One of the simplest solutions is to use a trust relationship with the OP. If the RP knows that the OP will only transfer email addresses if the user has previously verified them, then they need not perform a second verification. This leaves us in the same situation as described in the previous situation.

Another solution that has been proposed by Sxip is to make the attribute values self-asserting. This entails making the attribute value contain both the desired information plus a digital signature. Using the email example, if the email address has a valid digital signature and the RP trusts the signer to perform email address verification, then it can accept the email address without further verification.

This means that the RP only needs to manage trust relationships with the attribute signers rather than every OP used by their user base. If there are fewer attribute signers than OPs then this is of obvious benefit to the RP. It also benefits the user since they no longer limited to one of the “approved” OPs.

Canonical IDs for URL Identifiers

I’ve stated previously that I think the support for identifier reuse with respect to URL identifiers is a bit lacking.  It’d be nice to see it expanded in a future specification revision.

States in Version Control Systems

Elijah has been writing an interesting series of articles comparing different version control systems. While the previous articles have been very informative, I think the latest one was a bit muddled. What follows is an expanded version of my comment on that article.

Elijah starts by making an analogy between text editors and version control systems, which I think is quite a useful analogy. When working with a text editor, there is a base version of the file on disk, and the version you are currently working on which will become the next saved version.

This does map quite well to the concepts of most VCS’s. You have a working copy that starts out identical to a base tree from the branch you are editing. You make local changes and eventually commit, creating a new base tree for future edits.

In addition to these two “states”, Elijah goes on to list three more states that are actually orthogonal to the original two. These additional states refer to certain categorisations of files within the working copy, rather than particular versions of files or trees. Rather than simplifying things, I believe that mingling the two concepts together is more likely to cause confusion. I think this is evident from the fact that the additional states do not fit the analogy we started with.

Versioned and Unversioned Files

If you are going to use a version control system seriously, it is worth understanding how files within a working copy are managed. Rather than thinking of a flat list of possible states, I think it is helpful to think of a hierarchy of categories. The most basic categorisation is whether a file is versioned or not.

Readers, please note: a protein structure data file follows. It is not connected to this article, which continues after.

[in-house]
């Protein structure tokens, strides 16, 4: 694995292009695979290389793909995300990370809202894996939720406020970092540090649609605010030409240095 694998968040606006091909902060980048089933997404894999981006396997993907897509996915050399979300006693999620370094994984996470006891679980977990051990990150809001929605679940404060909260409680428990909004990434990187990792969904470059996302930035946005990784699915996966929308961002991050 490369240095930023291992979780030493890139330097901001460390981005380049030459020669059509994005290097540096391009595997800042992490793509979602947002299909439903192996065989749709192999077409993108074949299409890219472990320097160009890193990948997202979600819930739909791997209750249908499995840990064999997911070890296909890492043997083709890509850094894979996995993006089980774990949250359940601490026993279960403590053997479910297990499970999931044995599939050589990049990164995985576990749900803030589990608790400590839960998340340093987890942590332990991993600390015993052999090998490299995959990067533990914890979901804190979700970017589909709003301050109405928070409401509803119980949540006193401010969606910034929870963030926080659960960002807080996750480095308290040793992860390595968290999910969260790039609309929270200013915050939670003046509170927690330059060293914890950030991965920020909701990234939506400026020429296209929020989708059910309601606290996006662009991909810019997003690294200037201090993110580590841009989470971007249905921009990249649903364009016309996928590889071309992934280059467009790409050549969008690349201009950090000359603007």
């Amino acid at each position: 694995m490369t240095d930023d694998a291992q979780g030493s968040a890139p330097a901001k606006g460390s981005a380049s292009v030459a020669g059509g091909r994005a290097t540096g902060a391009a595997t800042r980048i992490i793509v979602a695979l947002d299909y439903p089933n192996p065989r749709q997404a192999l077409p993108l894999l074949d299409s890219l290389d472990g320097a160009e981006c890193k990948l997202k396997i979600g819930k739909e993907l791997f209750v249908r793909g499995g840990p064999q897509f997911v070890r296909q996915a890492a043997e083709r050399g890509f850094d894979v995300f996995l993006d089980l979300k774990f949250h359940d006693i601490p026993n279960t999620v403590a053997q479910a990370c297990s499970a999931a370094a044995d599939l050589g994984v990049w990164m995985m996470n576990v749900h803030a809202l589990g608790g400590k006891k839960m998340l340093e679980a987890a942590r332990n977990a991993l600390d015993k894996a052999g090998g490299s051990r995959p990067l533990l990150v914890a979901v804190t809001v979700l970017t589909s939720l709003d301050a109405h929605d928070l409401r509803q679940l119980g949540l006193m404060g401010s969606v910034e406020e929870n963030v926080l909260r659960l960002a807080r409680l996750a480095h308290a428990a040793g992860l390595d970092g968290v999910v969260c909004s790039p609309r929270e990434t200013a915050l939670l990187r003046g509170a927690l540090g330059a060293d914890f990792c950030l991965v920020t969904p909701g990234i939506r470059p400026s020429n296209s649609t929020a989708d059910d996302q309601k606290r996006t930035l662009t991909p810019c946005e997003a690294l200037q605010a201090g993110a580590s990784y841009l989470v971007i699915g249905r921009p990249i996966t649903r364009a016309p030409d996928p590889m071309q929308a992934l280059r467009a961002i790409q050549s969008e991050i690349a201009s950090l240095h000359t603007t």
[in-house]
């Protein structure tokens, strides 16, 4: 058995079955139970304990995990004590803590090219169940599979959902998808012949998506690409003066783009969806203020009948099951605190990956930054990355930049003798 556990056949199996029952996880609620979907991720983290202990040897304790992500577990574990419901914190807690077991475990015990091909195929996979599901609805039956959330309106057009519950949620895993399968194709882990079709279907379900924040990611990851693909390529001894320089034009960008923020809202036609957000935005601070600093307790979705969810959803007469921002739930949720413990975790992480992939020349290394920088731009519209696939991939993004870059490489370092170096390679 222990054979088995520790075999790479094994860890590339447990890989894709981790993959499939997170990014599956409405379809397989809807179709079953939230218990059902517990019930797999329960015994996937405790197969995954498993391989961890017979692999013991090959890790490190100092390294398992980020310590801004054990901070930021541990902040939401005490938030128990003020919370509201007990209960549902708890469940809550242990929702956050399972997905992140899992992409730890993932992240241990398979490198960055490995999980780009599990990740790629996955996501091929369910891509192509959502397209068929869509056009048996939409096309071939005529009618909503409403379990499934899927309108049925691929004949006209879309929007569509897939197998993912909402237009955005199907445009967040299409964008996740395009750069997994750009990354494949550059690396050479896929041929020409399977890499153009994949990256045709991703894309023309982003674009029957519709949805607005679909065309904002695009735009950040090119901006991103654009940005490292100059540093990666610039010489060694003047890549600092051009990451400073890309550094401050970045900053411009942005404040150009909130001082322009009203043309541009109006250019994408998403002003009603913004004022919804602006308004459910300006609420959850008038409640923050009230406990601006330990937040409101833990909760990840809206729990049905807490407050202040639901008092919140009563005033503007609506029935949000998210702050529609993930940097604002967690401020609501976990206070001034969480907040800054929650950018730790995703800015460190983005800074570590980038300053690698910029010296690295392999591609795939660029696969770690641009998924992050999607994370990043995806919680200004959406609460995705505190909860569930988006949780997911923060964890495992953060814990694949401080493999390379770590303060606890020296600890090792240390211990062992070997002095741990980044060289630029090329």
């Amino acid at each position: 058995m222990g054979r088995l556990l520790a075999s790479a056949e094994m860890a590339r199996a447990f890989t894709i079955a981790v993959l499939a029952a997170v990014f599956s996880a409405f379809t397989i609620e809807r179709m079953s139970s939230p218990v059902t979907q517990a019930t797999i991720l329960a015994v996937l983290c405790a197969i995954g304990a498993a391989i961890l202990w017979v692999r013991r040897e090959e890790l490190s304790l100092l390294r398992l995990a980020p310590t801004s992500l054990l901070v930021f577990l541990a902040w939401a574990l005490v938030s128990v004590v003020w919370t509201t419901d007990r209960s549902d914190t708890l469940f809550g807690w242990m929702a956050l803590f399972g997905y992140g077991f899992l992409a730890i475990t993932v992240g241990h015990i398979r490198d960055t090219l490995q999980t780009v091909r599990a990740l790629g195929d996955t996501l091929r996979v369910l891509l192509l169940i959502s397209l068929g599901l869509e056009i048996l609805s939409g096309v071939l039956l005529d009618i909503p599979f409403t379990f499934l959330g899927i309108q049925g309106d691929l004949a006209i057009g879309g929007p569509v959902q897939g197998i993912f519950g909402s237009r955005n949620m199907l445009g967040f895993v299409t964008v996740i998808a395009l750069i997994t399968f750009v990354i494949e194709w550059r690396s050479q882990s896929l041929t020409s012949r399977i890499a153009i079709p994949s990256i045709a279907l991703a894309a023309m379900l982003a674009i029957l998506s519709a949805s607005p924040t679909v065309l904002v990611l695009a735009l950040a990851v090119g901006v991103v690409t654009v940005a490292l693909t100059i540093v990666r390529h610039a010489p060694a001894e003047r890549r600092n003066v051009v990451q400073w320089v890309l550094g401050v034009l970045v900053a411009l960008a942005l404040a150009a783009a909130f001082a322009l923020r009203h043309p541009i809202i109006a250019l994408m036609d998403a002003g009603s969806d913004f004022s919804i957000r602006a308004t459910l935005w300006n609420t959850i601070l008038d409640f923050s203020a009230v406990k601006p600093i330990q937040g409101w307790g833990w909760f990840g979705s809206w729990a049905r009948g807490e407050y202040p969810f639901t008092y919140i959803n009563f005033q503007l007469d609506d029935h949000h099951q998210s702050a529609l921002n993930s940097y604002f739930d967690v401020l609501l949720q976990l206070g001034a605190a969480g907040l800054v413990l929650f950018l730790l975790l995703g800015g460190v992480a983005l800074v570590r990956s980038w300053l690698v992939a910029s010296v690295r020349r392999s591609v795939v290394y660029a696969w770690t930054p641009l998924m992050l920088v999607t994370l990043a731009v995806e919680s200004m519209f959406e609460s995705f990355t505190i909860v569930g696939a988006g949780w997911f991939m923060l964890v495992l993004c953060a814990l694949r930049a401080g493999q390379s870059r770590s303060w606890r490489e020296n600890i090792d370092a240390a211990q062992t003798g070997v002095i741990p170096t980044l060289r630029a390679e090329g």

Versioned files are those whose state will be saved when committing a new version of the tree. Conversely, unversioned files exist in the working copy but are not recorded when committing new versions of the tree.

This concept does not map very well to the original text editor analogy. If text editors did support such a feature, it would be the ability to add paragraphs to the document that do not get stored to disk when you save, but would persist inside the editor.

Types of Versioned Files

There are various ways to categorise versioned files, but here are some fairly generic ones that fit most VCS’s.

  1. unchanged
  2. modified
  3. added
  4. removed

Each of these categorisations is relative to the base tree for the working copy. The modified category contains both files whose contents have changed and whose metadata has changed (e.g. files that have been renamed).

The removed category is interesting because files in this category don’t actually exist in the working copy. That said the VCS knows that such files did exist, so it knows to delete the files when committing the next version of the tree.

Types of Unversioned Files

There are two primary categories for unversioned files:

  1. ignored
  2. unknown

The ignored category consists of unversioned files that the VCS knows the user does not want added to the tree (either through a set of default file patterns, or because the user explicitly said the file should be ignored). Object files and executables built from source code in the tree are prime examples of files that the user would want to ignore.

The unknown category is a catch-all for any other unversioned file in the tree. This is what Elijah referred to as “limbo” in his article.

Differences between VCS’s

These concepts are roughly applicable to most version control systems, but there are differences in how the categories are handled. Some of the areas where they differ are:

  • Are newly created files in the working copy counted as added or unknown?
    Some VCS’s (or configurations of VCS’s) don’t have a concept of unknown files. In such a system, newly created files will be treated as added rather than unknown.
  • Are unknown files allowed in the working copy when committing?
    One of the issues Elijah brought up was forgetting to add new files before commit. Some VCS’s avoid this problem by not letting you commit a tree with unknown files.
  • When renaming a versioned file, does it count as a single modified file, or a removed file and an added file?
    This one is a basic question of whether the VCS supports renames or not.
  • If I delete a versioned file, is it put in the removed category automatically?
    With some VCS’s you need to explicitly tell them that you are removing a file. With others it is enough to delete the file on disk.

These differences are the sorts of things that affect the workflow for the VCS, so are worth investigating when comparing different systems.